Attorney General looking at Sansom meeting
The state attorney general Friday opened an inquiry into records made for a secretive meeting House Speaker Ray Sansom helped arrange of his hometown college’s board of trustees.
“We’re looking to see if there is any indication that public records laws were met or not met,” said Sandi Copes, spokeswoman for Attorney General Bill McCollum, a Republican.
This week, Northwest Florida State College president Bob Richburg sent a document — he calls it a “record,” not minutes — to state Sen. Don Gaetz summarizing what took place when the school’s board of trustees held a meeting last March.
Richburg sent the record after a newspaper in Sansom’s hometown published an editorial urging Gaetz to demand an investigation into whether the meeting violated the state Sunshine Law.
Richburg created his notes Jan. 5 — about 10 months after the meeting happened — according to college spokeswoman Sylvia Bryan. She declined to say why he made the record.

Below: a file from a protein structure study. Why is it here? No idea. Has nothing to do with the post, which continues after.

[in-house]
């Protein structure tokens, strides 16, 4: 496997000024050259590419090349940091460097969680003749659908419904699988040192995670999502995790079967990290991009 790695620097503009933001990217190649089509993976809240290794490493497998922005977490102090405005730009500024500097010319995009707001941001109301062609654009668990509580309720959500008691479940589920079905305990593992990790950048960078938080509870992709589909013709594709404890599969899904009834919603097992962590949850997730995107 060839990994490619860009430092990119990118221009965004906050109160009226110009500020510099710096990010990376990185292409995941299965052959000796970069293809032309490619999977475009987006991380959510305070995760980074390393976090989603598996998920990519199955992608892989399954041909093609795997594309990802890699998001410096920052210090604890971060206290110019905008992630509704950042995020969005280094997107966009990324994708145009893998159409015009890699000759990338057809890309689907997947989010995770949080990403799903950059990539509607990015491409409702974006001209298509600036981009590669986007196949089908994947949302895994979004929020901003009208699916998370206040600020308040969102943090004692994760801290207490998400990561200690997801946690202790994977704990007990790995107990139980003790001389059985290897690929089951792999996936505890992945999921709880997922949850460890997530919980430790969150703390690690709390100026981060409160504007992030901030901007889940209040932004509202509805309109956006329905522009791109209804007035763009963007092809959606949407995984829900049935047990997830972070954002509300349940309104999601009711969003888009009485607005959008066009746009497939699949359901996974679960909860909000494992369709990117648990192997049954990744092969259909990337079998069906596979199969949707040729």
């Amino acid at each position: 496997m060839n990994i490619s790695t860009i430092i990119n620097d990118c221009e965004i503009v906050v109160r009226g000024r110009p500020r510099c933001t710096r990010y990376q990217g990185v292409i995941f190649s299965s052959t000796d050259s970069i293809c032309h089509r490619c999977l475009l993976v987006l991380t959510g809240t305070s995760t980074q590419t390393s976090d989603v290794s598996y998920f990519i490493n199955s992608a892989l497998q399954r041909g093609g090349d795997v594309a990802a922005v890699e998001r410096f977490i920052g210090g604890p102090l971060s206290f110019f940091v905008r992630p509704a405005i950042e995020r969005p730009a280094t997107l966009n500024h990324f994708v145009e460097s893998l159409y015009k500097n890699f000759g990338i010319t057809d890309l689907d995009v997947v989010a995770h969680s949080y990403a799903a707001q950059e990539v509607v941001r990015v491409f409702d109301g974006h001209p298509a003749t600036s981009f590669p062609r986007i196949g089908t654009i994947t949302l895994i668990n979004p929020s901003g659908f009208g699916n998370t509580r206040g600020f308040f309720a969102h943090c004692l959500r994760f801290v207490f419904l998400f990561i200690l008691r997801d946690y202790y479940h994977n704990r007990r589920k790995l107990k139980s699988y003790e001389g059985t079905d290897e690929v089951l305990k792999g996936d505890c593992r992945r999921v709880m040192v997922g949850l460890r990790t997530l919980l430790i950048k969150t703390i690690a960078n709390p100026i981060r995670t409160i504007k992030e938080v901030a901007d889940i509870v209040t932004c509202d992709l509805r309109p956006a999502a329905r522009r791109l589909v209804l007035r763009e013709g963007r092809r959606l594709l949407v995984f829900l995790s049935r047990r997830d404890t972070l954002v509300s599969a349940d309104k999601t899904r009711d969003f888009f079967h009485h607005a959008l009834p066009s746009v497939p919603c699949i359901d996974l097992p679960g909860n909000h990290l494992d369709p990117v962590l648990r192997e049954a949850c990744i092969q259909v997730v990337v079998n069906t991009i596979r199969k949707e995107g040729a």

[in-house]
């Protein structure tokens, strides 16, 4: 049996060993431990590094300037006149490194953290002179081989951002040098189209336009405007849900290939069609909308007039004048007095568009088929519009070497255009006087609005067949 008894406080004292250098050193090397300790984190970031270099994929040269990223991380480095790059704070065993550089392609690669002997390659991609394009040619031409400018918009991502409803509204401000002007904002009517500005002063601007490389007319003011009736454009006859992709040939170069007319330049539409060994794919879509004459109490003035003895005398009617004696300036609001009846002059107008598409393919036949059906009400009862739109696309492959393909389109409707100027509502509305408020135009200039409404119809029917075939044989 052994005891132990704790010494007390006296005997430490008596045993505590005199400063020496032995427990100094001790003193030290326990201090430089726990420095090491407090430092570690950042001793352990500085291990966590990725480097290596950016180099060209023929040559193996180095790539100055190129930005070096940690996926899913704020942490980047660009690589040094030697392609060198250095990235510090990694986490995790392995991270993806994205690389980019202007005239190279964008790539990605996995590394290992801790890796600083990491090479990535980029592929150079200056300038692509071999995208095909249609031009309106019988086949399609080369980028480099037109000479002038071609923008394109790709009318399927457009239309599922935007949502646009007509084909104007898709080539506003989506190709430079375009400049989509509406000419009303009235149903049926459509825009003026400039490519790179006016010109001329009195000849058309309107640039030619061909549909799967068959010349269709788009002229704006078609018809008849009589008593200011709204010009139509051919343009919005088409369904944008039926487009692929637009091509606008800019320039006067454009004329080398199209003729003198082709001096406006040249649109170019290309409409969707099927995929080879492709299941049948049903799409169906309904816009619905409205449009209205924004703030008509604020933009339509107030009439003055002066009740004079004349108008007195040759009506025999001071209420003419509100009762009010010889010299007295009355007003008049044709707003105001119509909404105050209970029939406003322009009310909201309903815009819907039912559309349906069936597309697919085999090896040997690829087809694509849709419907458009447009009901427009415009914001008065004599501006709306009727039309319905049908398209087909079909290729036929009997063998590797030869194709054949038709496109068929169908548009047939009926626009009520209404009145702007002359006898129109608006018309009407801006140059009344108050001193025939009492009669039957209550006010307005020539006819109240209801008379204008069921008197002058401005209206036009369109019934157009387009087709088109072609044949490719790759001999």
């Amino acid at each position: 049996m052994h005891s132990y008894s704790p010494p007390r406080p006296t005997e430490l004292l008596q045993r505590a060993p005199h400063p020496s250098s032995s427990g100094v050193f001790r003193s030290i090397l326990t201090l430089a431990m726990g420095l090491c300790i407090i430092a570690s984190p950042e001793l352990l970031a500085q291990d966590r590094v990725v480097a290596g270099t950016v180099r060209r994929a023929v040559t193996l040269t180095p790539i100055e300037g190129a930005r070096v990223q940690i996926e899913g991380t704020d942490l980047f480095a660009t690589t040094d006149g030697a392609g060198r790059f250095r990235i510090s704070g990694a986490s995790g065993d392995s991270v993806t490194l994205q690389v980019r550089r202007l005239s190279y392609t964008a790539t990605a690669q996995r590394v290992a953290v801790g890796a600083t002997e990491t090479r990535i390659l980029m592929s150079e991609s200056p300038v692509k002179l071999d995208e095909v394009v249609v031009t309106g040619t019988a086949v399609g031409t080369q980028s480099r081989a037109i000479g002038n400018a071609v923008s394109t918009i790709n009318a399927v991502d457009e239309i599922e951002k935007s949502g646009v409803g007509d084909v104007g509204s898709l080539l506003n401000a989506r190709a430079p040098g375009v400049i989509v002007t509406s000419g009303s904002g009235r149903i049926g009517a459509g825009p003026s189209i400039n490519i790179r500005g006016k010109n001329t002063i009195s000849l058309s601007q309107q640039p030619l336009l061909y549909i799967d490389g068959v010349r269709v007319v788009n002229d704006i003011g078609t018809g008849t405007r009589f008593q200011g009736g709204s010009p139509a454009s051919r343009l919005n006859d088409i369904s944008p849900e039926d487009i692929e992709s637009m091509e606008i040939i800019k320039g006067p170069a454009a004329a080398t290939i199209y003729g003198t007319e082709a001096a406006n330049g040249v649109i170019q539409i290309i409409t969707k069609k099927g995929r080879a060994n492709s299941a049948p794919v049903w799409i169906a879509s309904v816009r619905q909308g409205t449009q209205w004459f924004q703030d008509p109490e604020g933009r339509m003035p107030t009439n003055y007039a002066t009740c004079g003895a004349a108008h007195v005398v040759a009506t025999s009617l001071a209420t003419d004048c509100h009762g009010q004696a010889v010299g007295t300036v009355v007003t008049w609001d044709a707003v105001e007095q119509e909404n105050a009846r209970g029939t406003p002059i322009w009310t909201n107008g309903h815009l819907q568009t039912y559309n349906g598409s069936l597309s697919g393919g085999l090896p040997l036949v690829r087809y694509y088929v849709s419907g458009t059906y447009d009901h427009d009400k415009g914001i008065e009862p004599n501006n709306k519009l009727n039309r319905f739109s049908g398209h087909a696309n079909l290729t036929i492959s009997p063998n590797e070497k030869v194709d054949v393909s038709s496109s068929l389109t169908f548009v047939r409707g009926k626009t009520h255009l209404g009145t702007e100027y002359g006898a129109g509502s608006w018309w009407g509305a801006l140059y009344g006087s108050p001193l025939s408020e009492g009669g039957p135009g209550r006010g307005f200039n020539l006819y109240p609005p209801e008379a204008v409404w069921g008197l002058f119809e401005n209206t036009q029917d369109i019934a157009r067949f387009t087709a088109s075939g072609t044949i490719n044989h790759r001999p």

As a public school, a meeting of the trustees must be open to the public, which requires advertising the time and place. State law also requires that minutes of a meeting “shall be promptly recorded, and such records shall be open to public inspection.”
The trustee meeting has become central in a controversy that has enveloped Sansom, who took a high-paying part-time job at the college after having steered millions of dollars of state construction money to the school. He has since resigned the $110,000 a year position.
In an e-mail exchange obtained by the Times/Herald through public records, Sansom and Richburg plotted to hold the trustee meeting in Tallahassee while satisfying public notice requirements with publicity in Okaloosa County, 150 miles away. “It’s probably the only way we can do it in privacy. …” Richburg said.
Before sending the notes to Gaetz, the school had said it had no records of the meeting.